Managing GIS, a column from members of the Urban and Regional Information Systems Association
Who would have ever thought those three letters would bring so many people together to create so many solutions. Geographical Information Systems. If I had a penny for each time I was asked, What is GIS? I could take another trip to London for free.
Of course, the way I describe GIS now is much different than the textbook definition I learned as a newbie. Now I can relate GIS to anything.
GIS is a perfect career for someone who is studious, helpful, resourceful, dynamic, and genious. (Genious is a word derived from genuine and generous. It describes the GIS professional who has true passion and strives to be the best.)
As professionals, we are constantly seeking out ways to enrich the lives of others through developing the latest killer app or maximizing the return on investment. We chair boards, develop standards, begin grassroots organizations, connect people, volunteer, mentor, and never say no. We learn to develop plans and form committees. While we are just being ourselves, we are also gaining personal and professional relationships becoming known as a subject matter experts (SMEs). We earn specialized credentials and advance our careers—all because of GIS. Think about what GIS has done for you lately?
Yes, GIS let me apply my specialized skills but more importantly to learn. I’m still learning and plan to continue learning and applying those lessons. Like everyone else in this industry, I’ve worn many hats during my 10-year tenure in IT and GIS. I have been happy to be entrusted to wear those hats because I am absolutely passionate about GIS. GIS gave me a chance to apply my skills and help others. GIS has been the most rewarding career of my life. I am honored to say how thankful I am to be a part of this field.
You should look back over your own career, either by pulling out your “about me” book or by creating a road map of your successes, and celebrate the positive contributions you have made to your community and your world. Look back at how far you have come, where you are, and look forward to where you want to be.
During a URISA Conference held in Portland, Oregon, in 2008 I met Jack Dangermond. Wow. He is to GIS what Mr. Gates is to Microsoft. Meeting Mr. Dangermond truly was a professional highlight of my career.
I didn’t know how GIS is the common thread that brings the world and people together until I left the conference and returned to Columbus. This epiphany came while working alongside another Hazus practitioner, Terry Jackson (GISP). We were trying to solve a problem with our Hazus software installation. At some point, we were talking about where our career had taken us and who we had met. I learned that Terry and I had many of the same colleagues and friends and he had also met Jack. Small world. Terry knew Jack while he worked for Esri. He went on to describe the wonderful experiences he had while working with Esri. He shared how Jack and his wife went out of their way to personally helped him by driving their spare car into the desert while he was stranded, once upon a time.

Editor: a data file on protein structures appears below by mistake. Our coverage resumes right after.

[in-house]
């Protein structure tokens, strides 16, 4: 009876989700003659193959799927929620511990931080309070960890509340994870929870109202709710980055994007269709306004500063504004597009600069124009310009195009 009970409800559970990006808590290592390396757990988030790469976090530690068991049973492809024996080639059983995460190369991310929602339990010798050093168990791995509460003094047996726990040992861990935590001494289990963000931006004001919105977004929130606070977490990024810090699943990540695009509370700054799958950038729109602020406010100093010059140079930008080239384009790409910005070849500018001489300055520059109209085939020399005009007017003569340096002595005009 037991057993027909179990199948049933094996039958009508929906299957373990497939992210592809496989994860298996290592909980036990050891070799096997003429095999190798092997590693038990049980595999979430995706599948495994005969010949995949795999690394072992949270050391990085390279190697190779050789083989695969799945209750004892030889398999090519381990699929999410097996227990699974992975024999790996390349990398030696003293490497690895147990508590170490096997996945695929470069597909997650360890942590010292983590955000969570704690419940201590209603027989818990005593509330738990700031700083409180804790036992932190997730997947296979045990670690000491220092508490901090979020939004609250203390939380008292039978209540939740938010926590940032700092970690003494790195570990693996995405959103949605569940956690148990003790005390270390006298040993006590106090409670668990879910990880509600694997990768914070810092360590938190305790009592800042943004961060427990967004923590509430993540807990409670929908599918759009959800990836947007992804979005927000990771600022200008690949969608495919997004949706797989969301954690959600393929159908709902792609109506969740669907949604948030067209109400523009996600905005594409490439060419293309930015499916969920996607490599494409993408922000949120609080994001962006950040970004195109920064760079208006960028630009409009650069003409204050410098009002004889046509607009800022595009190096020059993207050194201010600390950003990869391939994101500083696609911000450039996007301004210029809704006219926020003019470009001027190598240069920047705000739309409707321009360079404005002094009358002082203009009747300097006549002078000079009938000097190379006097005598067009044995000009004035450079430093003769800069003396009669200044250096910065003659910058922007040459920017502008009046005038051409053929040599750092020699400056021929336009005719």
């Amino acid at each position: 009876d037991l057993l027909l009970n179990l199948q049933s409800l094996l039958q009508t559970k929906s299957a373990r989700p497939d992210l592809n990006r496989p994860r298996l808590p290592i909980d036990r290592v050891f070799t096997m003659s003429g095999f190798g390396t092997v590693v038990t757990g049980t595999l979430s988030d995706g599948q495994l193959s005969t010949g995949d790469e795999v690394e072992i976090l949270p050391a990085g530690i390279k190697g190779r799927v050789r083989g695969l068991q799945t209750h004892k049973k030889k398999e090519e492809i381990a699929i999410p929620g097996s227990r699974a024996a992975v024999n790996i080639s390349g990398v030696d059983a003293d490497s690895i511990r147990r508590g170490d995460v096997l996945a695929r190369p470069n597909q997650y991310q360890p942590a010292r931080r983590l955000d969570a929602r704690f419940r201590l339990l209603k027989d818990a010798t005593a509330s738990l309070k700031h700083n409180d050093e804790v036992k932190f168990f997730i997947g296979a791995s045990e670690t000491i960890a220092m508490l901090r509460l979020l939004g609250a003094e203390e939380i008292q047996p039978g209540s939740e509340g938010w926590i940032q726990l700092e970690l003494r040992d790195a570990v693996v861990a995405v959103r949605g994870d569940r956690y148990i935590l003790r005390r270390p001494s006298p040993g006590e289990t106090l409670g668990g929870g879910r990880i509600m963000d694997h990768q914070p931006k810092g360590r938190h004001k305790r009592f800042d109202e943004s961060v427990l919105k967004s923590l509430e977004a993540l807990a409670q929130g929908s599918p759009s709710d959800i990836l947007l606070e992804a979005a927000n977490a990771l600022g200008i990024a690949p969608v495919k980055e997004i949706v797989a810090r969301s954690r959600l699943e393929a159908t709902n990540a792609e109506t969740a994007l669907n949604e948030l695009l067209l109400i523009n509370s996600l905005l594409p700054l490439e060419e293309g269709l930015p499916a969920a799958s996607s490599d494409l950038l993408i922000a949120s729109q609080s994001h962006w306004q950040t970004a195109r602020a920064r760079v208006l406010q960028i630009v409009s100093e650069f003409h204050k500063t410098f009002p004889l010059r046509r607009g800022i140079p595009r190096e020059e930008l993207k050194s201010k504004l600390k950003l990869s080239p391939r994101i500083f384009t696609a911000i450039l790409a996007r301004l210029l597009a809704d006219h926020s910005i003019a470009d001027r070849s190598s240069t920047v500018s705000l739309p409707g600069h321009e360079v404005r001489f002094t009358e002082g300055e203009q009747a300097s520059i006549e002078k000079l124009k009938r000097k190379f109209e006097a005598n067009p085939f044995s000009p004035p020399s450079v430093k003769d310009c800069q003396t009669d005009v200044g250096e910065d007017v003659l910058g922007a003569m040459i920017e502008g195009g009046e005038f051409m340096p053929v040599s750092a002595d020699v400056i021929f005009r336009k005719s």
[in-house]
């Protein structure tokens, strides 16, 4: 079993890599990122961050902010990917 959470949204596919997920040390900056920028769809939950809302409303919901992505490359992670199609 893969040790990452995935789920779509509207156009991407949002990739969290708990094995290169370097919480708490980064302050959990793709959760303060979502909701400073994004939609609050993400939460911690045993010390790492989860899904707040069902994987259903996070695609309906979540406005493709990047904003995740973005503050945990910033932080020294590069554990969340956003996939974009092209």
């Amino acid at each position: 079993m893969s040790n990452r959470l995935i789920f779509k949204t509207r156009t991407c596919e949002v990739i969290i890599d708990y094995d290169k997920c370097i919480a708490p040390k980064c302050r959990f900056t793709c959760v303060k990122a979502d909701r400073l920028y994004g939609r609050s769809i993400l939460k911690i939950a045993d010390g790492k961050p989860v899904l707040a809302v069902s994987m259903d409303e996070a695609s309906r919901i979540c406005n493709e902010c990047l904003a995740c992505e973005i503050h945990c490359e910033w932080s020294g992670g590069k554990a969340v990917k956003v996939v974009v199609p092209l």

Among many things, Terry is an archaeologist. I wondered later, if archaeologists really ever get stranded? I said that because of our profession, we are not separated by geography or jurisdictional boundaries. Others often know us by our reputations and contributions to the community and profession. We are remembered for what we do for our world and for others. GIS builds relationships. We are all interconnected through this amazing profession of ours.
Our roles change and evolve during our GIS careers. I grew from a technician to an interim GIS coordinator to a team leader and project manager to a GIS supervisor and a Hazus-MH professional and Hazus-MH practitioner—all while working for the same organization, Columbus Consolidated Government.
A list of just a few things that our GIS team has done for the City of Columbus, Georgia, include growing our division; saving the city more money than the average annual budget for the division; developing strategic action plans and road maps; starting executive steering committees, working groups, user groups, and newsletters; holding GIS Day events; internal and external training; and volunteering. We’ve administered budgets, analyzed business processes, created lots of workflows; developed and acquired data; created thousands of maps; designed and integrated databases; created models; implemented geospatial systems; both created and broke services; wrote scripts and programs; created algorithms; improved addressing; and created and enforced policies. We’ve had some wins and some losses.